Global_2_-_China - Global 2 East Asia and its development...

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Global 2 – East Asia and its development Francesca Degiuli
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Extra-Credit Events for the Week "Greenhouse Gasses and Global Warming: Building a Defensible Environmental Document“ with Greg Mohr (UCSB Environmental Studies Lecturer) and Dan Gira (program manager at AMEC) Wednesday, April 9, 6:00 p.m. at Faulkner Gallery, Santa Barbara Public Library
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Extra-Credit Events for this Week The Center for Black Studies Research and the Department of Black Studies present: Winnifred Brown-Glaude Assistant Professor of Africana Studies at SUNY-Stony Brook Friday April 11 th 12:00 Center for Black Studies Research 4603 South Hall Afro-Jamaican Market Women in the Public Sphere: Challenging Race/ Class/Gender Inequality in the Age of Globalization Public representations of Afro-Jamaican female street vendors -- commonly known as higglers -- present these women as low-status and even as deviants. Based on ethnographic research in Jamaica, I argue that these representations stem from an ideology of social pollution attached to higglers -- an ideology based in deep-rooted race/color, class, and gender divisions that have long been a part of Jamaica's social and political fabric. The treatment of higglers cannot be explained by their informal status as market women. Instead, it must be seen as an attempt by local elites to control a social and spatial order shaped by race/color, class and gender divisions in a context of acute economic challenges and social instability.
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Global 2 – The Rise of East Asia in the World Economy Francesca Degiuli
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Overview
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Japan
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Japan: Background Most powerful power in Asia during 19th and 20th centuries It maintained independence from “West:” adopted western ideas about industrialization and war-making rejected western culture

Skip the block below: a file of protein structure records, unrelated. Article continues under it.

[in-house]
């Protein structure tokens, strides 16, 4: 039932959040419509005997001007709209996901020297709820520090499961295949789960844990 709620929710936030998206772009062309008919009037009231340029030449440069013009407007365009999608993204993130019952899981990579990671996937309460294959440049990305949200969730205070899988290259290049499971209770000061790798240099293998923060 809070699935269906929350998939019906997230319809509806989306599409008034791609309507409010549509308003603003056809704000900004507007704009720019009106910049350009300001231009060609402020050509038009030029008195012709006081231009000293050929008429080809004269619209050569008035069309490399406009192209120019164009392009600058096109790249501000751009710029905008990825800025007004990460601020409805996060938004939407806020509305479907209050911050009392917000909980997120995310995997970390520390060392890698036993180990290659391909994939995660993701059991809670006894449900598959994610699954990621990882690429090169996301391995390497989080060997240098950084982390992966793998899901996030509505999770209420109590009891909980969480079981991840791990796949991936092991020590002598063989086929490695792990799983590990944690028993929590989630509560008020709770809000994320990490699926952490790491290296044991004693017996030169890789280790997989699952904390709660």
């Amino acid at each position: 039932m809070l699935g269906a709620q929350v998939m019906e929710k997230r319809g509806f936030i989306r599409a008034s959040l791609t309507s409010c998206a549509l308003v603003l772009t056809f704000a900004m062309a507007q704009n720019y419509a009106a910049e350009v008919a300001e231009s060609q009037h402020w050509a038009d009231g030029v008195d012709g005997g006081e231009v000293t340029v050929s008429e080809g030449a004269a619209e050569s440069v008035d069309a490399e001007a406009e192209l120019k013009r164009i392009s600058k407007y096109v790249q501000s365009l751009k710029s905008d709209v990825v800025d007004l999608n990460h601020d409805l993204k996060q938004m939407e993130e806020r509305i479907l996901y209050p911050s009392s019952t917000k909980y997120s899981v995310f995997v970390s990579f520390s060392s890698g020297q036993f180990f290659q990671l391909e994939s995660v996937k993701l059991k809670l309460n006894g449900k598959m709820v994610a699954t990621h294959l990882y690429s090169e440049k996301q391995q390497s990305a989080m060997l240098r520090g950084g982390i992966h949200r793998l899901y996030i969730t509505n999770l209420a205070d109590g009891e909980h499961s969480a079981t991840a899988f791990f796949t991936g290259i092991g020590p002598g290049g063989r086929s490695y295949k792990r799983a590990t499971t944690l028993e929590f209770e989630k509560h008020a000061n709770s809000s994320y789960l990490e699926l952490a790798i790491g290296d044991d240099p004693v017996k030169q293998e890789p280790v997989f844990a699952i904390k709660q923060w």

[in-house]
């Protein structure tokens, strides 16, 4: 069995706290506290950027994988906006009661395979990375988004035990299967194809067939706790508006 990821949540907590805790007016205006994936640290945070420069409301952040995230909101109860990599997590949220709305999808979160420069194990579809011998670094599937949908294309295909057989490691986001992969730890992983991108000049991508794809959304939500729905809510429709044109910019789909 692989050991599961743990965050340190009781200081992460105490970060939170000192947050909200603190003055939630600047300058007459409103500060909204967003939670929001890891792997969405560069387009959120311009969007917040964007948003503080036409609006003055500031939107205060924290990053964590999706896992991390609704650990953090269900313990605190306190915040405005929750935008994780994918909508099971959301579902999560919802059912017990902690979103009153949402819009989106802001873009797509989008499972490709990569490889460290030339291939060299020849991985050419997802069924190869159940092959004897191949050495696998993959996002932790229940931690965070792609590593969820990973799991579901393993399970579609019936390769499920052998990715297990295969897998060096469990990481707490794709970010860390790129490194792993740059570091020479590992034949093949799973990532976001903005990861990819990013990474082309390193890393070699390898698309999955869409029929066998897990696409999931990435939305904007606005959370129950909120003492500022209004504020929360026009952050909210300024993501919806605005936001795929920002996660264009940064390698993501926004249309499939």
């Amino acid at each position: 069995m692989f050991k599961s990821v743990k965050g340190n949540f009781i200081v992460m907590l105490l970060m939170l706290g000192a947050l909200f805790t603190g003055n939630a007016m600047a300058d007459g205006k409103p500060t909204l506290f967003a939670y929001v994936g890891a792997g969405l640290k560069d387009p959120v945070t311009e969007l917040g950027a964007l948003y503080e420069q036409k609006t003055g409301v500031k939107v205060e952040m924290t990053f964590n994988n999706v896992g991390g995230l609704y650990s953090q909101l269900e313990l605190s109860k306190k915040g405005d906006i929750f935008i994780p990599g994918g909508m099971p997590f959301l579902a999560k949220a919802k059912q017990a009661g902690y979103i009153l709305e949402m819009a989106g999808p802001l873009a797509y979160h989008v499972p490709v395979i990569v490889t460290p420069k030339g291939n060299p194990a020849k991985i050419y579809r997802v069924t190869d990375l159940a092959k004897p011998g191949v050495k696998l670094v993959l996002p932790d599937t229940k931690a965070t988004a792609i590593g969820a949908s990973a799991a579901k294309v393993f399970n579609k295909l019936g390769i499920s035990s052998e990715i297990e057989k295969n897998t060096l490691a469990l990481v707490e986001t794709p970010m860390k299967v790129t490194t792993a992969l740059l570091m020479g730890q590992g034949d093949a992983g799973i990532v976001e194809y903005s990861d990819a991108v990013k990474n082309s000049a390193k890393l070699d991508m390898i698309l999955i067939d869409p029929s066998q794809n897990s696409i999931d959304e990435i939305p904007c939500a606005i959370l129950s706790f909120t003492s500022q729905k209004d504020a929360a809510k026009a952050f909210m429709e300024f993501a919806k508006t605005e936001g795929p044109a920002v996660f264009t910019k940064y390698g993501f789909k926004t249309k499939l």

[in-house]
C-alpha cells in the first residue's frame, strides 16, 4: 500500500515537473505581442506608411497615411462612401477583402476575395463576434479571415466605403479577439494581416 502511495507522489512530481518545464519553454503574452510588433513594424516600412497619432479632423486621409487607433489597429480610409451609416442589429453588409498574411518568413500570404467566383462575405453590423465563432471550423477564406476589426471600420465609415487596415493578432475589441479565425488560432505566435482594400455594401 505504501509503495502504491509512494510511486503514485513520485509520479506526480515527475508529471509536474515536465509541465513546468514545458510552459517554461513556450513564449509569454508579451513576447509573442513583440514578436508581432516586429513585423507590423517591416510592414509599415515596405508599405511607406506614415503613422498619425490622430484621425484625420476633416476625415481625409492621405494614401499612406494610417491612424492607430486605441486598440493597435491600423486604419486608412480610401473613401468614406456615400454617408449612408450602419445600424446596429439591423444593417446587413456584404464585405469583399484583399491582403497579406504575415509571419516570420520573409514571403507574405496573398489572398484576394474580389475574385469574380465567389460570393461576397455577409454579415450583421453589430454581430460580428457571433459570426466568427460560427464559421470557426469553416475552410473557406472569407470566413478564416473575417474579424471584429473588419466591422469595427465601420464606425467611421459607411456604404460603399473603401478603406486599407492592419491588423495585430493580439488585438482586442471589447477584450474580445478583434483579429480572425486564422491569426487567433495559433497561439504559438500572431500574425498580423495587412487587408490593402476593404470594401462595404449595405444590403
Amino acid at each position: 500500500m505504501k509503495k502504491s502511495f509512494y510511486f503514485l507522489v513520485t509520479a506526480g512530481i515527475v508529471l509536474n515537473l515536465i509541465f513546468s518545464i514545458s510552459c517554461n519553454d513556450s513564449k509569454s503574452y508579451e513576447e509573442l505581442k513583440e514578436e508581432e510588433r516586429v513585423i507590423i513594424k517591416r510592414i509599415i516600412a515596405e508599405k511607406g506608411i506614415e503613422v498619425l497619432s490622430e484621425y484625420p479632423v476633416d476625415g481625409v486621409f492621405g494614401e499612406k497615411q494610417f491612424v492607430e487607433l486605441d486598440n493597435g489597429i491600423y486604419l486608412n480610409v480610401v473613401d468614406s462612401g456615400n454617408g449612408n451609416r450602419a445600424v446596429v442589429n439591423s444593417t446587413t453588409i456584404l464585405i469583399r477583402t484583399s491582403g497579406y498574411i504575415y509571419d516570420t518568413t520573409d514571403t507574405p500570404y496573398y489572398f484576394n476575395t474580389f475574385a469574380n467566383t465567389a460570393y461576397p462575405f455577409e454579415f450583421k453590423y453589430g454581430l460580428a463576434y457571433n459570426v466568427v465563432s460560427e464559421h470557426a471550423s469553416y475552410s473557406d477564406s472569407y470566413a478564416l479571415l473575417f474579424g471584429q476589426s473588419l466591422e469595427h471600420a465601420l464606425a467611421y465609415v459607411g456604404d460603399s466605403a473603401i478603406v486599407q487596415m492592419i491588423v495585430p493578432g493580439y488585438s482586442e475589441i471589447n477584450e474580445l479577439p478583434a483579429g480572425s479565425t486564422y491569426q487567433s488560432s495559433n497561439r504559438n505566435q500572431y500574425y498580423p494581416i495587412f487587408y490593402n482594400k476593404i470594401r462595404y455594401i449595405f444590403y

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The Arrival of Commodore Perry (1853)
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Imperial Japan Japan extended its empire over Korea and Manchuria by early 20th century during a time of global imperialism (Britain, France, other European empires) Japan desired an international “buffer” against foreign aggression also a sign of international prestige to have colonies (as a sign of being “civilized” like European powers) attempts to “modernize” its neighbors by WWII, was the major regional power, on way to becoming a world power
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Japan After World War II: Modeled After U.S. U.S. occupying forces imposed a U.S.- style Constitution and institutions (such as labor unions) that became effective in 1947 The emperor became largely a symbolic head of state
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Japan Becomes a World Power 1950s: “made in Japan” meant cheap, low-quality goods (clothing, plastic goods) 1970s: Japan becomes an economic powerhouse, threatening U.S. postwar economic dominance (automobiles, electronics)
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Why such a growth? “The Japanese Model”
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This note was uploaded on 04/10/2008 for the course GLOBAL STU glbl 1 taught by Professor Estherlezra during the Winter '07 term at UCSB.

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Global_2_-_China - Global 2 East Asia and its development...

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